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Rate adaptation, Congestion Control and Fairness: A Tutorial JEAN-YVES LE BOUDEC Ecole Polytechnique Fédérale de Lausanne (EPFL) September 12, Thanks to all who contributed to reviews and debugging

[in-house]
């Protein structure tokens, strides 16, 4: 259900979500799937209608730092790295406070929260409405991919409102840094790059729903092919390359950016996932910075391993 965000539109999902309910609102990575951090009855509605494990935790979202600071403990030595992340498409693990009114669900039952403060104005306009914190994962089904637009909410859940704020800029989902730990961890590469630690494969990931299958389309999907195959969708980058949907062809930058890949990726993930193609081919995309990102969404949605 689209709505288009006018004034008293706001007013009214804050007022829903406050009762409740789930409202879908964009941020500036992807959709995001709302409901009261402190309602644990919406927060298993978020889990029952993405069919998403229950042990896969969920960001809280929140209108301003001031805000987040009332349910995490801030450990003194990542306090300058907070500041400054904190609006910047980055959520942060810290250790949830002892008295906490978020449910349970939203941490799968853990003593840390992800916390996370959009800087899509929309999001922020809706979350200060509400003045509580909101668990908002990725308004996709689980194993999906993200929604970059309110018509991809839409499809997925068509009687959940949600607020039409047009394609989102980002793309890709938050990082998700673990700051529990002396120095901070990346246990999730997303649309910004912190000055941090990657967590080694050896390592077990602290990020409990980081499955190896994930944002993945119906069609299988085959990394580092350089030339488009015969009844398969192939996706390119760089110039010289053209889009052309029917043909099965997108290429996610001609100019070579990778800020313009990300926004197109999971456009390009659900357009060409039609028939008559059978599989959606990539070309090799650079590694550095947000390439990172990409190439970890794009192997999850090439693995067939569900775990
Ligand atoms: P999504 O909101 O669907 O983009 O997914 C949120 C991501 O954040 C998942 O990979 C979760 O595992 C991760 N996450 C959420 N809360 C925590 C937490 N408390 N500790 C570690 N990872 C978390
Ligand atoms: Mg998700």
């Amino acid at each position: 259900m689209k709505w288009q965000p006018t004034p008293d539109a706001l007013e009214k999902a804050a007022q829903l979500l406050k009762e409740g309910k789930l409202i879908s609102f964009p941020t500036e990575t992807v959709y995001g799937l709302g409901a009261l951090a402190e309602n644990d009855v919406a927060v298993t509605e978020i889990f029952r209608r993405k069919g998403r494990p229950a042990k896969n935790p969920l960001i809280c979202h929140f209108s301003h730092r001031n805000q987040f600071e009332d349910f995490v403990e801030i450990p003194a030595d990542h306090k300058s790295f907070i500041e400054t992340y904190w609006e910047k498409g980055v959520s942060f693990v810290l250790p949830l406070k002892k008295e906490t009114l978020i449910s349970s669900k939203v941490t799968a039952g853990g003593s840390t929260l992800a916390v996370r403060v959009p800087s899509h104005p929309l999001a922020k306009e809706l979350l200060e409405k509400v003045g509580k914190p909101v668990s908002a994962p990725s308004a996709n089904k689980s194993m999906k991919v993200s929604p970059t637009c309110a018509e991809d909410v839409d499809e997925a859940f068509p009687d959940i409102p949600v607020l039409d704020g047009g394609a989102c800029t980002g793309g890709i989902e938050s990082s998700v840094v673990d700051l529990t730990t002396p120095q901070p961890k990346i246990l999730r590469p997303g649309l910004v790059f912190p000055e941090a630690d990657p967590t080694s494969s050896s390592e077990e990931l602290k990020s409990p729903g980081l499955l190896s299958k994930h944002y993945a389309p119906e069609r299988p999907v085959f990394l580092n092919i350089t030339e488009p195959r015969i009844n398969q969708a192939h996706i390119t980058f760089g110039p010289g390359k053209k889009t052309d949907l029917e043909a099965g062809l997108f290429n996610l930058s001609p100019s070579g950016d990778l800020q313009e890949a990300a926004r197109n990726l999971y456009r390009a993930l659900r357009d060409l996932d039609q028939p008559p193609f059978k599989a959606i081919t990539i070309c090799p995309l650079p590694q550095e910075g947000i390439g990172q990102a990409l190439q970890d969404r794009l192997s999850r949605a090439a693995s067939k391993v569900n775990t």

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Rate adaptation, Congestion Control and Fairness: A Tutorial JEAN-YVES LE BOUDEC Ecole Polytechnique Fédérale de Lausanne (EPFL) September 12, 2014 2 Thanks to all who contributed to reviews and debugging of this document, in particular B. Radunovic, M. Vojnovic and Miroslav Popovic. Contents 1 Congestion Control for Best Effort: Theory The objective of congestion control Congestion Collapse Efficiency versus Fairness Fairness Max-Min Fairness Proportional Fairness Utility Approach to Fairness Max Min Fairness as a limiting case of Utility Fairness Different forms of congestion control Max-min fairness with fair queuing Additive increase, Multiplicative decrease and Slow-Start Additive Increase, Multiplicative Decrease Slow Start The fairness of additive increase, multiplicative decrease with FIFO queues A simplified model Additive Increase, Multiplicative Decrease with one Update per RTT Additive Increase, Multiplicative Decrease with one Update per Packet Summary Congestion Control for Best Effort: Internet Congestion control algorithms of TCP Congestion Window Slow Start and Congestion avoidance Fast Recovery The fairness of TCP Summary and Comments Other Mechanisms for Congestion Control TCP Friendly Applications Active Queue Management 4 CONTENTS Explicit Congestion Notification Summary CHAPTER 1 CONGESTION CONTROL FOR BEST EFFORT: THEORY In this chapter you learn why it is necessary to perform congestion control the additive increase, multiplicative decrease rule the three forms of congestion control schemes max-min fairness, proportional fairness This chapter gives the theoretical basis required for Congestion Control in the Internet. 1.1 THE OBJECTIVE OF CONGESTION CONTROL CONGESTION COLLAPSE Consider a network where sources may send at a rate limited only by the source capabilities. Such a network may suffer of congestion collapse, which we explain now on an example. We assume that the only resource to allocate is link bit rates. We also assume that if the offered traffic on some link l exceeds the capacity c l of the link, then all sources see their traffic reduced in proportion of their offered traffic. This assumption is approximately true if queuing is first in first out in the network nodes, neglecting possible effects due to traffic burstiness. Consider first the network illustrated on Figure 1.1. Sources 1 and 2 send traffic to destination nodes D1 and D2 respectively, and are limited only by their access rates. There are five links labeled 1 through 5 with capacities shown on the figure. Assume sources are limited only by their first link, without feedback from the network. Call λ i the sending rate of source i, and λ i the outgoing rate. For example, with the values given on the figures we find λ 1 = 100kb/s and λ 2 = 1000kb/s, but only λ 1 = λ 2 = 10kb/s, and the total throughput is 20kb/s! Source 1 can send only at 10 kb/s because it is competing with source 2 on link 3, which sends at a high rate on that link; however, source 2 is limited to 10 kb/s because of link 5. If source 2 would be aware of the global situation, and if it would cooperate, then it would send at 10 kb/s only already on link 2, which would allow source 1 to send at 100 kb/s, without any penalty for source 2. The total throughput of the network would then become θ = 110kb/s. 5 6 CHAPTER 1. CONGESTION CONTROL FOR BEST EFFORT: THEORY Source 1 1 link 1 c1 = 100 kb/s link 3 c3 = 110 kb/s link 4 c4 = 100 kb/s D1 X Y 2 Source 2 link 2 c2 = 1000 kb/s link 5 c5 = 10 kb/s D2 Figure 1.1: A simple network exhibiting some inefficiency if sources are not limited by some feedback from the network The first example has shown some inefficiency. In complex network scenarios, this may lead to a form of instability known as congestion collapse. To illustrate this, we use the network illustrated on Figure 1.2. The topology is a ring; it is commonly used in many networks, because it is a simple way to provide some redundancy. There are I nodes and links, numbered 0, 1,..., I 1. Source i enters node i, uses links [(i + 1) mod I] and [(i + 2) mod I], and leaves the network at node (i + 2) mod I. Assume that source i sends as much as λ i, without feedback from the network. Call λ i the rate achieved by source i on link [(i+1) mod I] and λ i the rate achieved on link [(i+2) mod I]. This corresponds to every source choosing the shortest path to the destination. In the rest of this example, we omit modi when the context is clear. We have then: ) λ i (λ = min c i, i λ i λ +λ i ( i 1 ) λ i = min λ i, (1.1) c i+1 λ i +λ λ i+1 i I K H? A A E E E E A E E E Figure 1.2: A network exhibiting congestion collapse if sources are not limited by some feedback from the network Applying Equation 1.1 enables us to compute the total throughput θ. In order to obtain a closed form solution, we further study the symmetric case, namely, we assume that c i = c and λ i = λ for all i. Then we have obviously λ i = λ and λ i = λ for some values of λ and λ which we compute now. If λ c 2 then there is no loss and λ = λ = λ and the throughput is θ = Iλ. Else, we have, from Equation (1.1) λ = cλ λ + λ We can solve for λ (a polynomial equation of degree 2) and obtain λ = λ 2 ( c ) λ & $ 1.1. THE OBJECTIVE OF CONGESTION CONTROL 7 We have also from Equation (1.1) Combining the last two equations gives λ = cλ λ + λ ( cλ 1 ) λ = c λ 2 Using the limited development, valid for u 0 we have 1 + u = u 1 8 u2 + o(u 2 ) λ = c2 λ + o( 1 λ ) Thus, the limit of the achieved throughput, when the offered load goes to +, is 0. This is what we call congestion collapse. Figure 1.3 plots the throughput per source λ as a function of the offered load per source λ. It confirms that after some point, the throughput decreases with the offered load, going to 0 as the offered load goes to +. %! ' #!! % ! ' # # $ $ % %! % ' & # ' ' % Figure 1.3: Throughput per source as a function of the offered load per source, in Mb/s, for the network of Figure 1.2. Numbers are in Mb/s. The link rate is c = 20Mb/s for all links. The previous discussion has illustrated the following fact: FACT (Efficiency Criterion). In a packet network, sources should limit their sending rate by taking into consideration the state of the network. Ignoring this may put the network into congestion collapse. One objective of congestion control is to avoid such inefficiencies. Congestion collapse occurs when some resources are consumed by traffic that will be later discarded. This phenomenon did happen in the Internet in the middle of the eighties. At that time, there was no end-to-end congestion control in TCP/IP. As we will see in the next section, a secondary objective is fairness EFFICIENCY VERSUS FAIRNESS Assume that we want to maximize the network throughput, based on the considerations of the previous section. Consider the network example in Figure 1.4, where source i sends at a rate x i, i = 0, 1..., I, and 8 CHAPTER 1. CONGESTION CONTROL FOR BEST EFFORT: THEORY all links have a capacity equal to c. We assume that we implement some form of congestion control and that there are negligible losses. Thus, the flow on link i is n 0 x 0 + n i x i. For a given value of n 0 and x 0, maximizing the throughput requires that n i x i = c n 0 x 0 for i = 1,..., I. The total throughput, measured at the network output, is thus Ic (I 1)n 0 x 0 ; it is maximum for x 0 = 0! n0 Type 0 Sourcesat rate x0 link i capacity c ni Type i Sourcesat rate xi Figure 1.4: A simple network used to illustrate fairness (the parking lot scenario) The example shows that maximizing network throughput as a primary objective may lead to gross unfairness; in the worst case, some sources may get a zero throughput, which is probably considered unfair by these sources. In summary, the objective of congestion control is to provide both efficiency and some form of fairness. We will study fairness in more detail now. 1.2 FAIRNESS MAX-MIN FAIRNESS In a simple vision, fairness simply means allocating the same share to all. In the simple case of Figure 1.4 with n i = 1 for all i, this would mean allocating x i = c 2 to all sources i = 0,..., I. However, in the case of a network, such a simple view does not generally make sense. Consider again the example of Figure 1.4, now with general values for n i. If we follow the previous line c of reasoning, we would allocate the fraction n 0 +n i to each of the n 0 + n i sources using link i. This yields x i = c n 0 +n i for i 1; for i = 0, the reasoning of the previous section indicates that we should allocate c x 0 = min 1 i I n 0 +n i. For example, with I = 2, n 0 = n 1 = 1 and n 2 = 9, we would allocate x 0 = 0.1c, x 1 = 0.5c and x 2 = 0.1c. This allocation however would not fully utilize link 1; we could decide to increase the share of sources of type 1 since this can be done without decreasing the shares of other sources. Thus, a final allocation could be x 0 = 0.1c, x 1 = 0.9c and x 2 = 0.1c. We have illustrated that allocating resources in an equal proportion is not a good solution since some sources can get more that others without decreasing others shares. Formally, this leads to our first definition of fairness called max-min fairness. Consider an allocation problem; define the vector x whose ith coordinate is the allocation for user i. Let X be the set of all feasible allocations. DEFINITION (Max-min Fairness). [2]A feasible allocation of rates x is max-min fair if and only if an increase of any rate within the domain of feasible allocations must be at the cost of a decrease of some already smaller rate. Formally, for any other feasible allocation y, if y s x s then there must exist some s such that x s x s and y s x s. Depending on the problem, a max-min fair allocation may or may not exist. However, if it exists, it is unique 1.2. FAIRNESS 9 (see later for a proof). We develop the theory in a special case where existence is always guaranteed. For a general set of results, see [Radunovic02-Allerton]. NETWORK MODEL We use the following simplified network model in the rest of this section. We consider a set of sources s = 1,..., S and links 1,..., L. Let A l,s be the fraction of traffic of source s which flows on link l, and let c l be the capacity of link l. We define a network as the couple ( x, A). A feasible allocation of rates x s 0 is defined by: S s=1 A l,sx s c l for all l. Our network model supports both multicast and load sharing. For a given source s, the set of links l such that A l,s 0 is the path followed by the data flow with source s. In the simplest case (no load sharing), A l,s {0, 1}; if a flow from source s is equally split between two links l 1 and l 2, then A l1,s = A l2,s = 0.5. In principle, A l,s 1, but this is not mandatory (in some encapsulation scenarios, a flow may be duplicated on the same link). It can be seen (and this is left as an exercise) that the allocation in the previous example is max-min fair. The name max-min comes from the idea that it is forbidden to decrease the share of sources that have small values, thus, in some sense, we give priority to flows with small values. In general, we might ask ourselves whether there exists a max-min fair allocation to our network model, and how to obtain it. This will result from the key concept of bottleneck link. DEFINITION (Bottleneck Link). With our network model above, we say that link l is a bottleneck for source s if and only if 1. link l is saturated: c l = i A l,ix i 2. source s on link l has the maximum rate among all sources using link l: x s x s for all s such that A l,s 0. Intuitively, a bottleneck link for source s is a link which is limiting, for a given allocation. In the previous numerical, example, link 2 is a bottleneck for sources of type 0 and 2, and link 1 is a bottleneck for the source of type 1. THEOREM A feasible allocation of rates x is max-min fair if and only if every source has a bottleneck link. PROOF: Part 1. Assume that every source has a bottleneck link. Consider a source s for which we can increase the rate x s while keeping the allocation feasible. Let l be a bottleneck link for s. Since l is saturated, it is necessary to decrease x s for some s such that A l,s 0. We assumed that we can increase the rate of s: thus there must exist some s s that shares the bottleneck link l. But for all such s, we have x s x s, thus we are forced to decrease x s for some s such that x s x s : this shows that the allocation is max-min fair. Part 2. Conversely, assume that the allocation is max-min fair. For any source s, we need to find a bottleneck link. We proceed by contradiction. Assume there exists a source s with no bottleneck link. Call L 1 the set of saturated links used by source s, namely, L 1 = {l such that c l = i A l,ix i and A l,s 0}. Similarly, call L 2 the set of non-saturated links used by source s. Thus a link is either in L 1 or L 2, or is not used by s. Assume first that L 1 is non-empty. By our assumption, for all l L 1, there exists some s such that A l,s 0 and x s x s. Thus we can build a mapping σ from L 1 into the set of sources {1,..., S} such that A l,σ(l) 0 and x σ(l) x s (see Figure 1.5 for an illustration). Now we will show that we can increase the rate x s in a way that contradicts the max-min fairness assumption. We want to increase x s by some value δ, at the expense of decreasing x s by some other values δ s, for all s that are equal to some σ(l ). We want the modified allocation to be feasible; to that end, it is sufficient to have: 10 CHAPTER 1. CONGESTION CONTROL FOR BEST EFFORT: THEORY source σ(l1) link l1 source s link l2 source σ(l1) Figure 1.5: A network example showing one multicast source A l,s δ A l,σ(l) δ σ(l) for all l L 1 (1.2) A l,s δ c l A l,i x i i for all l L 2 (1.3) δ σ(l) x σ(l) for all l L 1 (1.4) Equation (1.2) expresses that the increase of flow due to source s on a saturated link l is at least compensated by the decrease of flow due to source σ(l). Equation (1.3) expresses that the increase of flow due to source s on a non-saturated link l does not exceed the available capacity. Finally, equation (1.4) states that rates must be non-negative. This leads to the following choice. δ = min{ x σ(l)a l,σ(l) } min{ c l i A l,ix i } (1.5) l L 1 l L 2 A l,s A l,s which ensures that Equation (1.3) is satisfied and that δ 0. In order to satisfy Equations (1.2) and (1.4) we need to compute the values of δ σ(l) for all l in L 1. Here we need to be careful with the fact that the same source s may be equal to σ(l) for more than one l. We define δ(s ) by δ(s ) = 0 if there is no l such that s = σ(l) (1.6) δ(s ) = max {l such that σ(l)=s }{ δa l,s A l,σ(l) } otherwise (1.7) This definition ensures that Equation (1.2) is satisfied. We now examine Equation (1.4). Consider some s for which there exists an l with σ(l) = s, and call l 0 the value which achieves the maximum in (1.7), namely: From the definition of δ in (1.5), we have δ(s ) = δa l 0,s A l0,s (1.8) δ x σ(l 0 )A l0,σ(l 0 ) A l0,s = x s A l 0,s A l0,s 1.2. FAIRNESS 11 Combined with (1.8), this shows that Equation (1.4) holds. In summary, we have shown that we can increase x s at the expense of decreasing the rates for only those sources s such that s = σ(l) for some l. Such sources have a rate higher than x s, which shows that the allocation x is not max-min fair and contradicts our hypothesis. It remains to examine the case where L 1 is empty. The reasoning is the same, we can increase x s without decreasing any other source, and we also have a contradiction. THE ALGORITHM OF PROGRESSIVE FILLING The previous theorem is particularly useful in deriving a practical method for obtaining a max-min fair allocation, called progressive filling. The idea is as follows. You start with all rates equal to 0 and grow all rates together at the same pace, until one or several link capacity limits are hit. The rates for the sources that use these links are not increased any more, and you continue increasing the rates for other sources. All the sources that are stopped have a bottleneck link. This is because they use a saturated link, and all other sources using the saturated link are stopped at the same time, or were stopped before, thus have a smaller or equal rate. The algorithm continues until it is not possible to increase. The algorithm terminates because L and S are finite. Lastly, when the algorithm terminates, all sources have been stopped at some time and thus have a bottleneck link. By application of Theorem 1.2.1, the allocation is max-min fair. EXAMPLE Let us apply the progressive filling algorithm to the parking lot scenario. Initially, we let x i = 0 for all i = 0,..., I; then we let x i = t until we hit a limit. The constraints are n 0 x 0 + n i x i c for all i = 1,..., I c Thus the first constraint is hit at t 1 = min{ n 0 +n i } and it concerns sources of type 0 and type i 0 for all values of index i 0 which minimize the expression above. Thus c x 0 = min{ } n 0 + n i In order to compute the rates for sources of other types, we continue to increase their rates. Now all constraints become independent and we finally have x i = c n 0x 0 n i If all n i s are equal, the we see that all sources obtain the same rate. In some sense, max-min fairness ignores the fact that sources of type 0 use more network resources than those of type i, i 1. In that case, the total throughput for the parking lot network is (I+1)c 2, which is almost half of the maximum admissible throughput of Ic. THEOREM For the network defined above, with fixed routing parameters A l,s, there exists a unique max-min fair allocation. It can be obtained by the algorithm of progressive filling. PROOF: We have already proven the existence. Assume now that x and y are two max-min fair allocations for the same problem, with x y. Without loss of generality, we can assume that there exists some i such that x i y i. Consider the smallest value of x i that satisfies x i y i, and call i 0 the corresponding index. Thus, x i0 y i0 and if x i y i then x i0 x i (1.9) Now since x is max-min fair, from Definition 1.2.1, there exists some j with y j x j x i0 (1.10) 12 CHAPTER 1. CONGESTION CONTROL FOR BEST EFFORT: THEORY Now y is also max-min fair, thus by the same token there exists some k such that Combining (1.10) and (1.11), we obtain x k y k y j (1.11) which contradicts (1.9). x k y k y j x j x i0 The notion of max-min fairness can be easily generalized by using weights in the definition [2, 16] PROPORTIONAL FAIRNESS The previous definition of fairness puts emphasis on maintaining high values for the smallest rates. As shown in the previous example, this may be at the expense of some network inefficiency. An alternative definition of fairness has been proposed in the context of game theory [20]. DEFINITION (Proportional Fairness). An allocation of rates x is proportionally fair if and only if, for any other feasible allocation y, we have: S s=1 y s x s x s 0 In other words, any change in the allocation must have a negative average change. Let us consider for example the parking lot scenario with n s = 1 for all s. Is the max-min fair allocation proportionally fair? To get the answer, remember that, for the max-min fair allocation, x s = c/2 for all s. Consider a new allocation resulting from a decrease of x 0 equal to δ: y 0 y s = c 2 δ = c 2 + δ s = 1,..., I For δ c 2, the new allocation y is feasible. The average rate of change is ( I s=1 ) 2δ 2δ c c = 2(I 1)δ c which is positive for I 2. Thus the max-min fair allocation for this example is not proportionally fair for I 2. In this example, we see that a decrease in rate for sources of type 0 is less important than the corresponding increase which is made possible for the other sources, because the increase is multiplied by the number of sources. Informally, we say that proportional fairness takes i